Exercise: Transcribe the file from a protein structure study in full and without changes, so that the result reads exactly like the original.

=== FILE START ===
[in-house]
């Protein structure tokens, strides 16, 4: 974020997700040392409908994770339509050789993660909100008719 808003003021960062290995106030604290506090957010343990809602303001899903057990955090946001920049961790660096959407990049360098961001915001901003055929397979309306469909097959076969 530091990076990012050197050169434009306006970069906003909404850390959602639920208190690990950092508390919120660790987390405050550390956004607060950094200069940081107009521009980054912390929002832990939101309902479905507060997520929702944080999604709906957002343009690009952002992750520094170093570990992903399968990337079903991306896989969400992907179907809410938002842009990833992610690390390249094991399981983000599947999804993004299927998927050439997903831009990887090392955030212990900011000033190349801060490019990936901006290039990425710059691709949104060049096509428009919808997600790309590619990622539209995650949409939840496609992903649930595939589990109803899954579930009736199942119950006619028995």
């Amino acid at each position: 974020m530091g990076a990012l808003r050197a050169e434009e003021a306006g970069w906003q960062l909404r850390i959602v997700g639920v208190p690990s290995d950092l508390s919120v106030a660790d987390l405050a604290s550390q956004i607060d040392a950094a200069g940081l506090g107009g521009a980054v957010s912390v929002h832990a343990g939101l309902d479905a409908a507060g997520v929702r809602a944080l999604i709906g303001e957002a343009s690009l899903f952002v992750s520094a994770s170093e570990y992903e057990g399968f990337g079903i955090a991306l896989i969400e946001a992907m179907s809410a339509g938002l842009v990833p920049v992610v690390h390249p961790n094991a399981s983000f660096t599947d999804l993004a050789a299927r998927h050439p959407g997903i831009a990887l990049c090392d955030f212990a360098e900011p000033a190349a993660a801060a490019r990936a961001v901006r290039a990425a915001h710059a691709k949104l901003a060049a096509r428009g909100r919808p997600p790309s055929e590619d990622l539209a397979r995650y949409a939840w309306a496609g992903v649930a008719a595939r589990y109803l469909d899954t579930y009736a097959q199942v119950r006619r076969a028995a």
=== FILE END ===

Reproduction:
[in-house]
């Protein structure tokens, strides 16, 4: 974020997700040392409908994770339509050789993660909100008719 808003003021960062290995106030604290506090957010343990809602303001899903057990955090946001920049961790660096959407990049360098961001915001901003055929397979309306469909097959076969 530091990076990012050197050169434009306006970069906003909404850390959602639920208190690990950092508390919120660790987390405050550390956004607060950094200069940081107009521009980054912390929002832990939101309902479905507060997520929702944080999604709906957002343009690009952002992750520094170093570990992903399968990337079903991306896989969400992907179907809410938002842009990833992610690390390249094991399981983000599947999804993004299927998927050439997903831009990887090392955030212990900011000033190349801060490019990936901006290039990425710059691709949104060049096509428009919808997600790309590619990622539209995650949409939840496609992903649930595939589990109803899954579930009736199942119950006619028995």
């Amino acid at each position: 974020m530091g990076a990012l808003r050197a050169e434009e003021a306006g970069w906003q960062l909404r850390i959602v997700g639920v208190p690990s290995d950092l508390s919120v106030a660790d987390l405050a604290s550390q956004i607060d040392a950094a200069g940081l506090g107009g521009a980054v957010s912390v929002h832990a343990g939101l309902d479905a409908a507060g997520v929702r809602a944080l999604i709906g303001e957002a343009s690009l899903f952002v992750s520094a994770s170093e570990y992903e057990g399968f990337g079903i955090a991306l896989i969400e946001a992907m179907s809410a339509g938002l842009v990833p920049v992610v690390h390249p961790n094991a399981s983000f660096t599947d999804l993004a050789a299927r998927h050439p959407g997903i831009a990887l990049c090392d955030f212990a360098e900011p000033a190349a993660a801060a490019r990936a961001v901006r290039a990425a915001h710059a691709k949104l901003a060049a096509r428009g909100r919808p997600p790309s055929e590619d990622l539209a397979r995650y949409a939840w309306a496609g992903v649930a008719a595939r589990y109803l469909d899954t579930y009736a097959q199942v119950r006619r076969a028995a």